MOUTHWASH — An Offbeat Experiment
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Mackenzie Freemire on Critique

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Mackenzie Freemire is a Co-Founder of MOUTHWASH and a Designer by trade. We took some time to reflect on what it means to be critical in our practices. These are some of her thoughts and feelings on the subject.

I still have yet to experience a rush similar to the one I felt on a weekly basis in design school - nervously pinning up my work, hands shaking slightly, running on coffee and no sleep, and turning to face a group of students and professors gathered to discuss my work. In the beginning even the slightest criticism to my process or my idea would send me into a spiral of self-doubt and defensiveness. But each new time I pinned up my work I was more confident, becoming certain of my ideas, and ready to discuss disagreements. Over time, I realized I didn’t have to agree or appease every single person sitting in that room - it was still my work at the end of the day, I still had to be able to stand behind it after all changes were made.

So why critique in the first place? Are there repercussions for working in isolation? How do we allow the complexities of critique to guide us to be better artists?

David Bayles, author of the book Art & Fear, once said, "You make good work by (among other things) making lots of work that isn’t very good, and gradually weeding out the parts that aren’t good, the parts that aren’t yours. It’s called feedback, and it’s the most direct route to learning about your own vision.”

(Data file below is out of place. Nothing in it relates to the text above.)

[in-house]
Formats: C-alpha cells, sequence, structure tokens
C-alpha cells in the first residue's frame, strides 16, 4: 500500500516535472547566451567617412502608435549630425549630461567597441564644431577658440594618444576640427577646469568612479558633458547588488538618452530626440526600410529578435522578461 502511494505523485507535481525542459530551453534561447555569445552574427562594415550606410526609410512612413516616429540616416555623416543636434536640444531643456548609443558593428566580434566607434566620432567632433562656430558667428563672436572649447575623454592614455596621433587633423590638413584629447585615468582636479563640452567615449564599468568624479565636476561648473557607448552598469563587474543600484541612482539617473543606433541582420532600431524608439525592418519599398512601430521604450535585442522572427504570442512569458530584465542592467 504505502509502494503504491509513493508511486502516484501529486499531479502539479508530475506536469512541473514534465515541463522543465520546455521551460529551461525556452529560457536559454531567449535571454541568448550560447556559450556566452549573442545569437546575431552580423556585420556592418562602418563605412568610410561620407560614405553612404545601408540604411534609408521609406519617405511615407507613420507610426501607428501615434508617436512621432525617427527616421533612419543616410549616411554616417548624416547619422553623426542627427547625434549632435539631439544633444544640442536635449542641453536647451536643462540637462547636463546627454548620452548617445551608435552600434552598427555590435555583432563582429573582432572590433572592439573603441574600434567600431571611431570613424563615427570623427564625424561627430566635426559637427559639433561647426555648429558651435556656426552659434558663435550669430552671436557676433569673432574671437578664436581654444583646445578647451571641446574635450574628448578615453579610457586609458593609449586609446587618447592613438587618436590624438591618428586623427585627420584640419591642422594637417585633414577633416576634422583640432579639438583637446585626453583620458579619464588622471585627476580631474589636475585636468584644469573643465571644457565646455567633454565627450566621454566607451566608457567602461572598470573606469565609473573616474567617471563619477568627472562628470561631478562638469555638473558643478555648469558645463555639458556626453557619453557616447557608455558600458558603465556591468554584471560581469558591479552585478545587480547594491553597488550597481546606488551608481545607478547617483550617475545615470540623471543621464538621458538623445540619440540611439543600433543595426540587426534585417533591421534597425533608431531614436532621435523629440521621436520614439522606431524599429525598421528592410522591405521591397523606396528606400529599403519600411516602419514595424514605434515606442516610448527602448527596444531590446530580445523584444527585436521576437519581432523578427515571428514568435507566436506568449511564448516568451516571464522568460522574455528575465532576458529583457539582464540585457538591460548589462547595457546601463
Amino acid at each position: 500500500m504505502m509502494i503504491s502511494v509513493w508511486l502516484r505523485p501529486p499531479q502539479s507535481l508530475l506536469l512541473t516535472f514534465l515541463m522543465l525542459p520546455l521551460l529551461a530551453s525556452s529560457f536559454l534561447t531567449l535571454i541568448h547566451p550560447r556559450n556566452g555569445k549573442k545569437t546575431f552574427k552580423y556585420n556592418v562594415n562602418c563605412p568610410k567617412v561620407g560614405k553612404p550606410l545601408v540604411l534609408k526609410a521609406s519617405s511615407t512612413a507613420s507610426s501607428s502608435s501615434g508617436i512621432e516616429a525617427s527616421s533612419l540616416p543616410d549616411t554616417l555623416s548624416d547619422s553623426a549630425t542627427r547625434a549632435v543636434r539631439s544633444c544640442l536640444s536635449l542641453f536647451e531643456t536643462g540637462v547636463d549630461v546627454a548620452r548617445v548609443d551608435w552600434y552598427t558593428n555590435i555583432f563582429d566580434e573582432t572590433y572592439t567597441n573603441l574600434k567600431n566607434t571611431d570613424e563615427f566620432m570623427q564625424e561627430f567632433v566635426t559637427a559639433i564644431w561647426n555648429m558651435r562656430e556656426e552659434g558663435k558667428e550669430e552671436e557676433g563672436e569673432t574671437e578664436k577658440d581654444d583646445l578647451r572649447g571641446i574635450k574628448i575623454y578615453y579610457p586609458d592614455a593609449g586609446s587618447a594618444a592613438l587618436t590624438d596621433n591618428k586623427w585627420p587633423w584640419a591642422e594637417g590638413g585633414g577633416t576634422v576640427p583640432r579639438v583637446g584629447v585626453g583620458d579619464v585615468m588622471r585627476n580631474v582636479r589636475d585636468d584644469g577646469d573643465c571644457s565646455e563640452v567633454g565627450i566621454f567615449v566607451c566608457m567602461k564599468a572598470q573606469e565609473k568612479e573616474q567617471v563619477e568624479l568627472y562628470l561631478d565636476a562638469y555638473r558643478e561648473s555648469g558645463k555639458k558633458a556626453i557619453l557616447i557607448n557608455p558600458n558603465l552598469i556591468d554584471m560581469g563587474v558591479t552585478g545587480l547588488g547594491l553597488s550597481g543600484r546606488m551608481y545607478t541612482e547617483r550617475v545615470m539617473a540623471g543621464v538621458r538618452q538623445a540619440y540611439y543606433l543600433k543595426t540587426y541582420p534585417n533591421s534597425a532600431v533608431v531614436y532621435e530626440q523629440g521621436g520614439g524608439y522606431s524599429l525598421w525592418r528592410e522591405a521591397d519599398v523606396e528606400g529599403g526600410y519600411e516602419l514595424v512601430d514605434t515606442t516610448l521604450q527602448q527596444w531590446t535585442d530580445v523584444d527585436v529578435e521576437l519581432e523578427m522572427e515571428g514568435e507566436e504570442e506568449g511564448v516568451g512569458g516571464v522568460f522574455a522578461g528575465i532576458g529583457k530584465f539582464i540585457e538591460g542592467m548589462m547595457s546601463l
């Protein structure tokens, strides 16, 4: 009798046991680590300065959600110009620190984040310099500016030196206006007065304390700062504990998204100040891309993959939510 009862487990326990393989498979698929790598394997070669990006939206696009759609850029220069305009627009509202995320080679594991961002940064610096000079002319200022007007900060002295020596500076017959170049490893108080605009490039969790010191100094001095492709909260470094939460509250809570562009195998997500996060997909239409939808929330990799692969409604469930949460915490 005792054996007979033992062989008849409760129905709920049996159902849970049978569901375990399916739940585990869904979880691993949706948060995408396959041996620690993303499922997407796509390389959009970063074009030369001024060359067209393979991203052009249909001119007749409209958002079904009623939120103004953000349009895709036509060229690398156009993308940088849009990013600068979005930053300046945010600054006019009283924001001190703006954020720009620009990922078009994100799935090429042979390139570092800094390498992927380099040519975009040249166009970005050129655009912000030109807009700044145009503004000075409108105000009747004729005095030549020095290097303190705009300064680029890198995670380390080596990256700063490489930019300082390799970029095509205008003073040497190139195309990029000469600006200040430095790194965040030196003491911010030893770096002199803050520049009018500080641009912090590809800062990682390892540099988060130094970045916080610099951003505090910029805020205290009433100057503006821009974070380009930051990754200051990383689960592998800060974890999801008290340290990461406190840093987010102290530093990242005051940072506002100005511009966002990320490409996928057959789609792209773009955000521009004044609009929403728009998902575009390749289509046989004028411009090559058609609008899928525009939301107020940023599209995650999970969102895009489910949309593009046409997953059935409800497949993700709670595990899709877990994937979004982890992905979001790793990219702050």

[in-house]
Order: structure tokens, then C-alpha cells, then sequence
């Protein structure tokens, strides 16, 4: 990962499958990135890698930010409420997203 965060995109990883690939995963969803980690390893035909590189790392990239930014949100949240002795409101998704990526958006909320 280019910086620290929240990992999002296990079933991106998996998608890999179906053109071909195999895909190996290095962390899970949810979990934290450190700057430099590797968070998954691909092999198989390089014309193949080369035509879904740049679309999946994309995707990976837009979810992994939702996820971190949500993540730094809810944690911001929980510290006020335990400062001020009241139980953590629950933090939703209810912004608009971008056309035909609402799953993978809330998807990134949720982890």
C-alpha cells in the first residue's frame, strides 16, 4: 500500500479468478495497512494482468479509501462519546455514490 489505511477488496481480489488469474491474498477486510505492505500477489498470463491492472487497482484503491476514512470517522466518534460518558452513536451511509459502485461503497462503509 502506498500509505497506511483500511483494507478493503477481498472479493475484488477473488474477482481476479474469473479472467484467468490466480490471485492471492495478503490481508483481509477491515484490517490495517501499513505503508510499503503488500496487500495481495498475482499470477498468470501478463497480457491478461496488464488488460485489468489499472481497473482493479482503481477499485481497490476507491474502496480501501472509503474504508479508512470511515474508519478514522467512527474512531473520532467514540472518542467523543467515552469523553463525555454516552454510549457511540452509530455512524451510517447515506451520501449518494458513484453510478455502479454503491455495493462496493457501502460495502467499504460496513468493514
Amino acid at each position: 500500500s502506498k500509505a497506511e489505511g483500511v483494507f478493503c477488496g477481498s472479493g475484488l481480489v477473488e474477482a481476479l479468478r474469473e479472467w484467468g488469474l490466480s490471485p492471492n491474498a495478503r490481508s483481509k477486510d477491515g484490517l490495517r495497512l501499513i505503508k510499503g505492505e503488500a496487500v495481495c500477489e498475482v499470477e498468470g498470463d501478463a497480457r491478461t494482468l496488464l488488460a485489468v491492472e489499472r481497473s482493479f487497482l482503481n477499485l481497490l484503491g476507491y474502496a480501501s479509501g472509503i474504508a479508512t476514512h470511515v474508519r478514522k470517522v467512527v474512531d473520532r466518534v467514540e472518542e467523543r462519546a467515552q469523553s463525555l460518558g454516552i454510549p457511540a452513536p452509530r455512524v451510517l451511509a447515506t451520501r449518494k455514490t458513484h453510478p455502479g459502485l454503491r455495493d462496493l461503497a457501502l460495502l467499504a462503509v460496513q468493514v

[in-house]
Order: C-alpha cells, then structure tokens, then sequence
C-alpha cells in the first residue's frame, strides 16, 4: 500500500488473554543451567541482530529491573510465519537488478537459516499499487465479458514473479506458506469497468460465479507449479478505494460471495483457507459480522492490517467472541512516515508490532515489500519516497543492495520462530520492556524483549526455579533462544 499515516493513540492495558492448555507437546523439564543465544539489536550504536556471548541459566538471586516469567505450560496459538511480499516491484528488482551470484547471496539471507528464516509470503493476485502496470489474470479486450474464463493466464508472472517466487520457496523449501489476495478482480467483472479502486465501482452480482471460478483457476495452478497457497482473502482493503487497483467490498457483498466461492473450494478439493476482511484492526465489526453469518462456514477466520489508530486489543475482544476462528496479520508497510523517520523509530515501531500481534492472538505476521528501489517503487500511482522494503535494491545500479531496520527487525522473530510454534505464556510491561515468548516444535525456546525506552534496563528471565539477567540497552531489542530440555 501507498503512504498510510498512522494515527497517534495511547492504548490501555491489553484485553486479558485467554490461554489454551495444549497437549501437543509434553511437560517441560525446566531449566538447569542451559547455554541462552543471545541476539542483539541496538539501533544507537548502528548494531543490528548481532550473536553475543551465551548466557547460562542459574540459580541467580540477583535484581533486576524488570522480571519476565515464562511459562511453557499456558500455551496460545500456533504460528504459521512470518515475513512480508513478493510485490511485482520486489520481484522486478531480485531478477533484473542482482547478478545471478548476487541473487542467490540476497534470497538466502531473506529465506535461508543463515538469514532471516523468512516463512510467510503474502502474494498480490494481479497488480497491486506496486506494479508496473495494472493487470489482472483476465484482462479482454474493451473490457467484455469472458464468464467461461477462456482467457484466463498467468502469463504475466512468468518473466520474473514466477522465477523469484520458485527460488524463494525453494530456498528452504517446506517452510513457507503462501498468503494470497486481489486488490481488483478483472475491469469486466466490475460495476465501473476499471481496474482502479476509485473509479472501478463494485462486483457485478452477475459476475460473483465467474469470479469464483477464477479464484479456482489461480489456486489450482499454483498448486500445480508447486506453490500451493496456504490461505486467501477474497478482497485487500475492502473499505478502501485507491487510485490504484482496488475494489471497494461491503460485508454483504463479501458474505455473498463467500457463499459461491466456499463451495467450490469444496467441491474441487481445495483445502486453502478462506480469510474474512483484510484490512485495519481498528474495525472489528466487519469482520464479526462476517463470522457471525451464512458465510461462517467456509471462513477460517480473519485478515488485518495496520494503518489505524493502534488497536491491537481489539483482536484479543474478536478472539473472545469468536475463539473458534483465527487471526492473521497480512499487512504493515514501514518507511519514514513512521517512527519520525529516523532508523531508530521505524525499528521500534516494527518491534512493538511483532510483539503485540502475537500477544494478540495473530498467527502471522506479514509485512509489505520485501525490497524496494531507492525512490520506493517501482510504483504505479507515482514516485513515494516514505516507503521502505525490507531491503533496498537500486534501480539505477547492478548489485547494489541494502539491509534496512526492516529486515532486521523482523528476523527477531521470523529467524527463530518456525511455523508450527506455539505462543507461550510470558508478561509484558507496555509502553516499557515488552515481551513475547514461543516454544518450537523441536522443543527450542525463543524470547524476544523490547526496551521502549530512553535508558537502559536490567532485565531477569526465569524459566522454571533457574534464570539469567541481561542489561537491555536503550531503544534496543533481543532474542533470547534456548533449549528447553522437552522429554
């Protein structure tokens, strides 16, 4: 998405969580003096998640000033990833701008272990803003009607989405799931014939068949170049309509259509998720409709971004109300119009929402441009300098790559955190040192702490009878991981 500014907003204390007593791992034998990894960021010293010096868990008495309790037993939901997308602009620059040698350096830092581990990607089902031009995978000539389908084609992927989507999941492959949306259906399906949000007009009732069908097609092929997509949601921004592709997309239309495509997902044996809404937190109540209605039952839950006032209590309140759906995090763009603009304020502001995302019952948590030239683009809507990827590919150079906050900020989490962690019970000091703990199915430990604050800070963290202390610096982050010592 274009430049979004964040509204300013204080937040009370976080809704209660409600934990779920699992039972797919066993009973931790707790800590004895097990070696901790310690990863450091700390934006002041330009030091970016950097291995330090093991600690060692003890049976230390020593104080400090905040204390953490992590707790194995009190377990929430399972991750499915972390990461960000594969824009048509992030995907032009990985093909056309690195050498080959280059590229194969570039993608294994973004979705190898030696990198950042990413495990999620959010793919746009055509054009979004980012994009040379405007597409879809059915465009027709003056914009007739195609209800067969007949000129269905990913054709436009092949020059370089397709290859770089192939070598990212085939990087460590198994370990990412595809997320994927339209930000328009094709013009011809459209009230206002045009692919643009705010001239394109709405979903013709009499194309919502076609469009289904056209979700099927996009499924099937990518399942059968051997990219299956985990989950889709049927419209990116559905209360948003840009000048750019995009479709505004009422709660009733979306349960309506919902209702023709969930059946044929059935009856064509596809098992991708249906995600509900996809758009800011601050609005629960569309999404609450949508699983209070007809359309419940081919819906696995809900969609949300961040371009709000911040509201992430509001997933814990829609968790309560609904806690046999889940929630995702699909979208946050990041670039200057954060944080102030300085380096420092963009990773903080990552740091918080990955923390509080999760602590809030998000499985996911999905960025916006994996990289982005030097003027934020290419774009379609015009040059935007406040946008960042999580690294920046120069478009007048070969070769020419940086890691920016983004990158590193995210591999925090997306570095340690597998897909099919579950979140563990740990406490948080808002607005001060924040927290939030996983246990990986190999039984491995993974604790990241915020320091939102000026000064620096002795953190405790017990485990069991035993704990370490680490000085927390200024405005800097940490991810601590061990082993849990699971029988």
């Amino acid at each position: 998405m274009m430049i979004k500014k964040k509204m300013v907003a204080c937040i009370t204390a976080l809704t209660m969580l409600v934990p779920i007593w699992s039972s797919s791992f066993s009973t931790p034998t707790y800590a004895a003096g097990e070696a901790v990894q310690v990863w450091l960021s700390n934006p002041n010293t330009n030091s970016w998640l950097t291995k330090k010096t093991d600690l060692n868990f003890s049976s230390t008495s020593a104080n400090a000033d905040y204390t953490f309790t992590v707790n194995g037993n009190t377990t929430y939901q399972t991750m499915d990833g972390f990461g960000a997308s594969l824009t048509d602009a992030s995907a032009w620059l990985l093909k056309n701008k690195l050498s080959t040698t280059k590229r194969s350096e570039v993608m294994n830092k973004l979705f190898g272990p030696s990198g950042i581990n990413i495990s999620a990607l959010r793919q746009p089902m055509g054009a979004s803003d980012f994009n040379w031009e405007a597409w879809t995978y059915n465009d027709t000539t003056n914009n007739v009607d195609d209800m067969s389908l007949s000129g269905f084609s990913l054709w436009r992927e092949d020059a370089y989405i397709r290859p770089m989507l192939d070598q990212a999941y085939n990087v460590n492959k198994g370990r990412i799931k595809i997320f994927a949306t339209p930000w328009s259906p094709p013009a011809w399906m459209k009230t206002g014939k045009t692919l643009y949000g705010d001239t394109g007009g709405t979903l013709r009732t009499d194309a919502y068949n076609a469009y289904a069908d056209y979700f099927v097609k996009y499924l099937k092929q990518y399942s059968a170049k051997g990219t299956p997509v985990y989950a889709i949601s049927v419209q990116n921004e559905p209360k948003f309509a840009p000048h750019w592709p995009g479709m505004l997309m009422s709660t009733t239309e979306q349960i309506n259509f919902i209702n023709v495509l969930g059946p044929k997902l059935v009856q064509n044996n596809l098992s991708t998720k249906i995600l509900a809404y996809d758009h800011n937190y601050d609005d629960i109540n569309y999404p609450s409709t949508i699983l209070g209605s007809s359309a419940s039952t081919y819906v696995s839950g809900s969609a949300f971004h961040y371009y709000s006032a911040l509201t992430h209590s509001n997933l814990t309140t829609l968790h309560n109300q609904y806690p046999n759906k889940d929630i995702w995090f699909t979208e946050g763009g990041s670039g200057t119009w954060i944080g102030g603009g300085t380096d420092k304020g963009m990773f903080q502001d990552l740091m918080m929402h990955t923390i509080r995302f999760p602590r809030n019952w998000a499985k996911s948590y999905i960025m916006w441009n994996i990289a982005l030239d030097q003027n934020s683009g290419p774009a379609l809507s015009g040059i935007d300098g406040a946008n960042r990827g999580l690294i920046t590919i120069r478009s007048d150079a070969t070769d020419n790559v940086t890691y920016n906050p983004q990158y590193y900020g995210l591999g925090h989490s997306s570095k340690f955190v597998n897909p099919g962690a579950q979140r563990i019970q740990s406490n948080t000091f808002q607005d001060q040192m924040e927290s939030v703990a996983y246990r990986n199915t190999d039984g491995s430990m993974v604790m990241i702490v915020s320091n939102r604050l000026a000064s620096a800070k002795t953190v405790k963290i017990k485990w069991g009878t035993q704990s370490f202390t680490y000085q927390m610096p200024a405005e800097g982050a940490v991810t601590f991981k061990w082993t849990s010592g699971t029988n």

Critiques identify holes in our thinking, catch weak spots, and help us create holistic design solutions. They move us forward and grant us a greater understanding of how the people will interpret it before it’s out in the world. Sharing our ideas and solutions also requires us to think critically about what we’ve made and explain it. We’re prompted to think about the intent of our choices during the creation process.

Alternatively, holding work close to the chest is the easier answer, running less risk to our ego. Work that is never seen or out in the open can never be wrong. Airing it all out is scary, but an important part of the process. Every critique you endure, no matter how revealing, is making us braver, more courageous artists.

In addition to understanding the importance of critique, and repercussions for a lack thereof, I find it important to understand the applications of critique for the most impactful return.

Less is better, not only in design, but in who we allow to have a say in our works. Selective critique illustrates the vision we have for ourselves and where we wish to go. If the desire is for everyone in the room to like our work in order to feel like we’ve succeeded, we’ll end up sacrificing original ideas to make it more palatable, more average, or more mainstream. On the contrary, if we present our work to people who have already been places we wish to go, we find ourselves taking steps in an upward trajectory toward our end goal or destination. In most cases, this is a place that is incredibly difficult to discover on our own. 

Be conscious of who your critical circles consist of. Find people you trust, whose work you admire, who’s good at talking about their ideas. You may find yourself growing at a faster and more efficient pace.

Mackenzie Freemire on Critique

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